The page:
plan_e_01.jpgHoenji Temple
Hoenji is a temple belonging to the Soto sect of Zen Buddhism. It was built by Toshiie Maeda, the founding lord of the Kaga Clan. Being a little tucked away, serene air drifts through the grounds of this old temple. If you’re looking for a Zen experience, this temple can quell your cravings. The head monk of the temple will show you the temple grounds and its main hall while telling you about the spirit of Zen.
They also offer visitors rare opportunities to try zazen (Zen meditation) and shojin ryori, Zen vegetarian cuisine. When doing zazen, just follow the monk’s instructions and abandon all your worries and ruminations.
*The temple tour is provided in Japanese. If you require an interpreter, you will need to arrange this by yourself in advance.
Let’s make a fun detour to the next destination. Head for Nakamura Memorial Museum first, and, from there, walk down the charming narrow slope with lush greenery called “green path” to the D. T. Suzuki Museum.

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plan_e_02.jpgD.T. Suzuki Museum
The D. T. Suzuki Museum is a small museum that commemorates the life and works of Suzuki Daisetz Teitaro (a native of Kanazawa, 1870–1966), who was a prominent Buddhist philosopher best known as D. T. Suzuki. He is famous for propagating the Japanese Zen doctrine to the West.
Designed by internationally acclaimed architect Taniguchi Yoshio, this museum with landscaped gardens incorporating stone walls and streams set against a background of vivid greenery is not simply an exhibition facility; it is also a place for self-reflection.
Wellington, who learned about the philosophy of D. T. Suzuki in the exhibition space, engaged in his own contemplation while walking the Exterior Corridor and also in the serene Water Mirror Garden.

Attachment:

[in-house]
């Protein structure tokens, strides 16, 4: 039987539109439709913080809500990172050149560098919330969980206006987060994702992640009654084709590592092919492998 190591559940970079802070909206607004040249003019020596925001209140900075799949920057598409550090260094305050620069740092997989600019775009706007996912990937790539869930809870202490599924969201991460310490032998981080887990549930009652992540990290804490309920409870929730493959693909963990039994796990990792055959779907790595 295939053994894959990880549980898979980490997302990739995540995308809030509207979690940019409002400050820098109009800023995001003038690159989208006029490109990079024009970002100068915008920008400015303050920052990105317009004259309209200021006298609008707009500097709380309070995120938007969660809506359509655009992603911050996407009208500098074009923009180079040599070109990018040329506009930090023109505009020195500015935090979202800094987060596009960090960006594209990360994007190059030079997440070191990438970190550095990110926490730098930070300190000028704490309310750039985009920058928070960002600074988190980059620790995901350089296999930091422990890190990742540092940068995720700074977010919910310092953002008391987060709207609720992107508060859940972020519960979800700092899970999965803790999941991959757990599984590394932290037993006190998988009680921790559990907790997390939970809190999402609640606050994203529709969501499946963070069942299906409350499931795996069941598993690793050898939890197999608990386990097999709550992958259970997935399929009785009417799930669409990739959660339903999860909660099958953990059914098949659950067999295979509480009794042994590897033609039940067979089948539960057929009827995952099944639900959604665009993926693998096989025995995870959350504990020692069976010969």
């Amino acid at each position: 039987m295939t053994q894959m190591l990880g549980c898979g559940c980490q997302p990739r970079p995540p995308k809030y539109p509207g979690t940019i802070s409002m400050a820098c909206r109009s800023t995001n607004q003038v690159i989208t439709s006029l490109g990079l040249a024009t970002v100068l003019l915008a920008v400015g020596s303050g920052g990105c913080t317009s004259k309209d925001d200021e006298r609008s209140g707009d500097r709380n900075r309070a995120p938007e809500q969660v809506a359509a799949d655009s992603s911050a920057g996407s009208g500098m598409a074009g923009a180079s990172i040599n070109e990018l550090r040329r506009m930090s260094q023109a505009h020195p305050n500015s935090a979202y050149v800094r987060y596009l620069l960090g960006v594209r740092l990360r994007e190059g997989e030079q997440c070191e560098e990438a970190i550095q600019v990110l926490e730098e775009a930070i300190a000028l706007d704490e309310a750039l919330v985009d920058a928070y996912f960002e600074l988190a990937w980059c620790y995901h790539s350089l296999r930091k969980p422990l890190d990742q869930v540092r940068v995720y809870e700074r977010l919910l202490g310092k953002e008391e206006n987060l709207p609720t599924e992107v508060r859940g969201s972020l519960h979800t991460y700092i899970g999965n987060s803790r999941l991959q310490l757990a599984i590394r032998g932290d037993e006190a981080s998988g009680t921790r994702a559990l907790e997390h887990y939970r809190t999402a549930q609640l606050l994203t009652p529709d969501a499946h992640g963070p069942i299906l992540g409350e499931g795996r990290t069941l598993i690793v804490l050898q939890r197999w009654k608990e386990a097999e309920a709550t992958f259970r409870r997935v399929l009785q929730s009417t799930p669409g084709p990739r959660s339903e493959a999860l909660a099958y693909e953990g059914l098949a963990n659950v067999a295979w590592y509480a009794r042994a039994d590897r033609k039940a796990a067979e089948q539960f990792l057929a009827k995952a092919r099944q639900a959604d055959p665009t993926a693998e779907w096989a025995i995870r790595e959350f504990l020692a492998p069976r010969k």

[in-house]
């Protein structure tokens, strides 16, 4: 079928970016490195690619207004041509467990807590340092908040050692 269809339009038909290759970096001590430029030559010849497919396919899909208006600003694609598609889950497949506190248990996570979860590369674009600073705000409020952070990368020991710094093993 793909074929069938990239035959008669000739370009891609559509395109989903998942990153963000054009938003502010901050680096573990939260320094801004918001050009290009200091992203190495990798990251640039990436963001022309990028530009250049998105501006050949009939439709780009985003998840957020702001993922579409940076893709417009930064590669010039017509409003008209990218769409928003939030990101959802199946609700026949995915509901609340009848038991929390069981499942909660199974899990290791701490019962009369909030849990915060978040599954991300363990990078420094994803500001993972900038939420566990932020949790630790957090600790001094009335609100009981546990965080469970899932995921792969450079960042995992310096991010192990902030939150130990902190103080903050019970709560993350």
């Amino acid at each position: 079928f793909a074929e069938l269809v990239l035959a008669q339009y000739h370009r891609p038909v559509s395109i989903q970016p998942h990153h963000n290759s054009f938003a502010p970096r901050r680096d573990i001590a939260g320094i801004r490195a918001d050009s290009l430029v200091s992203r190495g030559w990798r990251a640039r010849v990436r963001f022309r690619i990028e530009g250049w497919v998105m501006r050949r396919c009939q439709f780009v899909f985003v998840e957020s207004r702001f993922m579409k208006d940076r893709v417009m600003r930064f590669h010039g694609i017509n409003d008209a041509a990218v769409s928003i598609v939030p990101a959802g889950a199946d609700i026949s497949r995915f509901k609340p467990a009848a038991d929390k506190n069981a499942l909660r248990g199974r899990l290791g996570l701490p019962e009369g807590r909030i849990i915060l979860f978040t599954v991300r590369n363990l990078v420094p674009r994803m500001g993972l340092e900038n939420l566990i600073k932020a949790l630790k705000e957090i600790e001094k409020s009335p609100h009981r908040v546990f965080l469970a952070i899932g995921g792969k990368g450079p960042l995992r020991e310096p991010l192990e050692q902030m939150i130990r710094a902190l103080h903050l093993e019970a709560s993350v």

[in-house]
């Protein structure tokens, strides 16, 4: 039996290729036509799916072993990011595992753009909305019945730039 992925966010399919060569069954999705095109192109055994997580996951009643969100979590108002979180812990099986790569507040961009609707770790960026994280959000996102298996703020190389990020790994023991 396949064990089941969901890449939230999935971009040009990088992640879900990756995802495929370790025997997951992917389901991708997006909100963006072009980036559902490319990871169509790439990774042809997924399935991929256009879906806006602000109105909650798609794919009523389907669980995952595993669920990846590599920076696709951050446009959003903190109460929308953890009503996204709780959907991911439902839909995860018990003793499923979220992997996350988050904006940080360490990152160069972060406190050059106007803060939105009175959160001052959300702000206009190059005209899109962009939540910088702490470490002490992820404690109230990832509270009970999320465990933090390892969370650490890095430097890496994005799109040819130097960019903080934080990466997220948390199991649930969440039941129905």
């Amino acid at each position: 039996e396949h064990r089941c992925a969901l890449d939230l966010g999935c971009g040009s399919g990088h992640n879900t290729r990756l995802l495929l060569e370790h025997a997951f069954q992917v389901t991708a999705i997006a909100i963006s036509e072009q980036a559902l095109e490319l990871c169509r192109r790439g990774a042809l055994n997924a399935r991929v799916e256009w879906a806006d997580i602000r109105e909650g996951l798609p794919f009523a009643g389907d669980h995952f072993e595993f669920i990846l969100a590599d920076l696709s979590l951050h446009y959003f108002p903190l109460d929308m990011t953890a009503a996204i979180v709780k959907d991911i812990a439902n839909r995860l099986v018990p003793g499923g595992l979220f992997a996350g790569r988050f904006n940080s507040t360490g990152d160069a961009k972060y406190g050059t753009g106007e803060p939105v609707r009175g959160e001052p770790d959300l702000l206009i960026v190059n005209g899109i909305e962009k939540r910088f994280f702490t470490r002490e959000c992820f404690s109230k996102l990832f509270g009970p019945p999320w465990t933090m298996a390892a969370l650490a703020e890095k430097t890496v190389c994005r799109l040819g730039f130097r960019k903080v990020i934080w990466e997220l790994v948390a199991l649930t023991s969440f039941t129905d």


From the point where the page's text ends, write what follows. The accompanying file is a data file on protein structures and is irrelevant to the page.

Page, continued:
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plan_e_03.jpgNaga-machi Buke Yashiki District
Find more inspiration at Naga-machi, where samurai and their families used to reside. Walking through the mud-walled streets with their stone-paved alleys and water canals, Wellington says, “I feel as if I’m back in the samurai era.”
One of the main attractions of Nagamachi is the Nomura Family Samurai Residence. Located in the middle of the district’s main street, it has two stars in the Michelin Guide.
The private gardens in this district were originally designed to have a stream of water entering into them from the canal. The Nomura family’s small garden, which was ranked as the third-best Japanese garden by a US-based technical journal, is no exception. You cannot help but be overwhelmed by the clever design techniques used to create such perfect beauty in such a small space.

Other Recommended Facilities

plan_e_04.jpgDaijoji Temple
Zen meditation : starts 4:30 am every day (Visitors can observe a Buddhist memorial service after an hour's Zen meditation)
starts 1:30 pm on Sunday (Visitors can listen to a minister's message after one and a half hours' Zen meditation)
Address : 10 Ru, Nagasaka-machi
Tel : 076-241-2680
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plan_e_05.jpgIshikawa NISHIDA KITARO Museum of Philosophy
Open : 9 am to 5:30 pm (Visitors must enter by 5 pm.)
Closed : Mondays (Next day if Monday falls on a holiday) and Dec. 29 to Jan. 3.
Admission fee : Adult : 300 yen; group (20 persons min.) : 250 yen per person; person of 65 years old or over : 200 yen; person below high-school age : Free
Address : 1 Uchi-hizumi, Kahoku city
Contact : Tel. 076-283-6600
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plan_e_06.jpgSoujiji Soin
Open : 8 am to 5 pm - Open 365 days a year
Admission fee : 400 yen
Address : 1-18 Monzen, Monzen-machi, Wajima city
Contact : Tel. 0768-42-0005
Web :

Zen Walk Map